By Chad Terhune
Kaiser Health News, January 3, 2019
Marcela Villa isn’t a big name in health care — but she played a crucial role in the lives of thousands of Medicaid patients in California. Her official title: denial nurse.
Each week, dozens of requests for treatment landed on her desk after preliminary rejections. Her job, with the assistance of a part-time medical director, was to conclusively determine whether the care — from doctor visits to cancer treatment — should be covered under the nation’s health insurance program for low-income Americans.
She was drowning in requests, she said, and felt pressed to uphold most of the denials she saw. “If it was a high-dollar case, they tried to deny it,” Villa said. “I told them you can’t deny it just because it’s going to cost $20,000.”
Villa, 32, did not work for the government. She did not even work for an insurer under contract with the government. She worked for a company now called Agilon Health. Owned by a private equity firm, it’s among the legion of private subcontractors looking to profit from Medicaid patients.
California’s Medicaid program, known as Medi-Cal, has determined that the Long Beach company, which was paid to coordinate care for about 400,000 patients, improperly denied or delayed care for at least 1,400 of them, state officials confirmed. The state Department of Managed Health Care is investigating further.
The state findings, along with internal company documents and a whistleblower complaint obtained by Kaiser Health News, shine a light on the potential dangers of outsourcing care for poor people. Government oversight, not rigorous to begin with, fades as taxpayer money filters down through layers of companies eager to seize on Medicaid’s substantial growth under the Affordable Care Act. Medicaid officials say they have authority only over the health plans, not their subcontractors.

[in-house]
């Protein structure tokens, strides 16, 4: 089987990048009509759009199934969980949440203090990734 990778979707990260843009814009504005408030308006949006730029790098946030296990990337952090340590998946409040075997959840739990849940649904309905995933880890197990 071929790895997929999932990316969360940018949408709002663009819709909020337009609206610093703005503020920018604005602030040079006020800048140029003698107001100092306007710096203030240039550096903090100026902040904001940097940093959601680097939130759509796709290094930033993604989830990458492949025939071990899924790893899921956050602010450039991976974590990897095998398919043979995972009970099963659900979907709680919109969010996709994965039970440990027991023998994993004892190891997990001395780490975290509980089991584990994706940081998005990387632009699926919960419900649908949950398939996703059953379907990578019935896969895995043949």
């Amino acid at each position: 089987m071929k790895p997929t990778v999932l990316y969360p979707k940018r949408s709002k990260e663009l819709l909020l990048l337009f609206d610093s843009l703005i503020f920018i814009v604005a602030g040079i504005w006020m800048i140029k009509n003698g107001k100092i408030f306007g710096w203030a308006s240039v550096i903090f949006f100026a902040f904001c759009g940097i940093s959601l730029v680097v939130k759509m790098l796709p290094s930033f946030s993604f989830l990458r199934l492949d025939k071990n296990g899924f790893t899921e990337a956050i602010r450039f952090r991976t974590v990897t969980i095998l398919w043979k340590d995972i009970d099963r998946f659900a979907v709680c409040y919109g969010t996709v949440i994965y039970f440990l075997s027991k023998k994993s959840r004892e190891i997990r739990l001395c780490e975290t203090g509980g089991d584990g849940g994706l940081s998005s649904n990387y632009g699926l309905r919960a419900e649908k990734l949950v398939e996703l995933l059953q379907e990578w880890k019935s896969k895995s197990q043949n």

Skimping On Services?
Nearly three-quarters of the 73 million low-income Americans on Medicaid are now in managed care, in which states pay health insurers fixed monthly amounts for each enrollee to cover the range of services they need.
Under this system, keeping patients as healthy as possible is one way to make money. Another is to deny or skimp on services.
Increasingly, Medicaid plans outsource the work of managing patients’ health and medical treatment to subcontractors like Agilon — passing along a share of the government money coupled with the financial risk posed by a fixed budget.
These firms can be powerful gatekeepers. They run physician groups, bear responsibility for forming doctor networks and judge whether a request for care is necessary.
Agilon is a big player in California — doing business with insurers such as Molina Healthcare and Blue Shield of California.
Agilon’s June report depicts an operation that was often stretched thin: Nurses were handling 120 to 200 requests for care per day, on average, with no full-time medical director to review the findings.
From 2014 until May, the company relied on a family physician who was working 10 to 12 hours a day running his own medical practice, according to the report.
Ultimately, Agilon’s internal investigation found that patient care may have been denied 439 times since 2014 without a physician’s review of the medical records — a potential violation of state law. Under California law, only a licensed physician or health care professional who is “competent to evaluate the specific clinical issues involved” can determine medical necessity.
“These private entities get very little oversight,” said Linda Nguy, a policy advocate at the Western Center on Law & Poverty in Sacramento, “and there’s real harm being done to patients.”
By Don McCanne, M.D.
Private Medicaid managed care companies using private subcontractors to appropriate to themselves our public funds by denying health care – need we say more?
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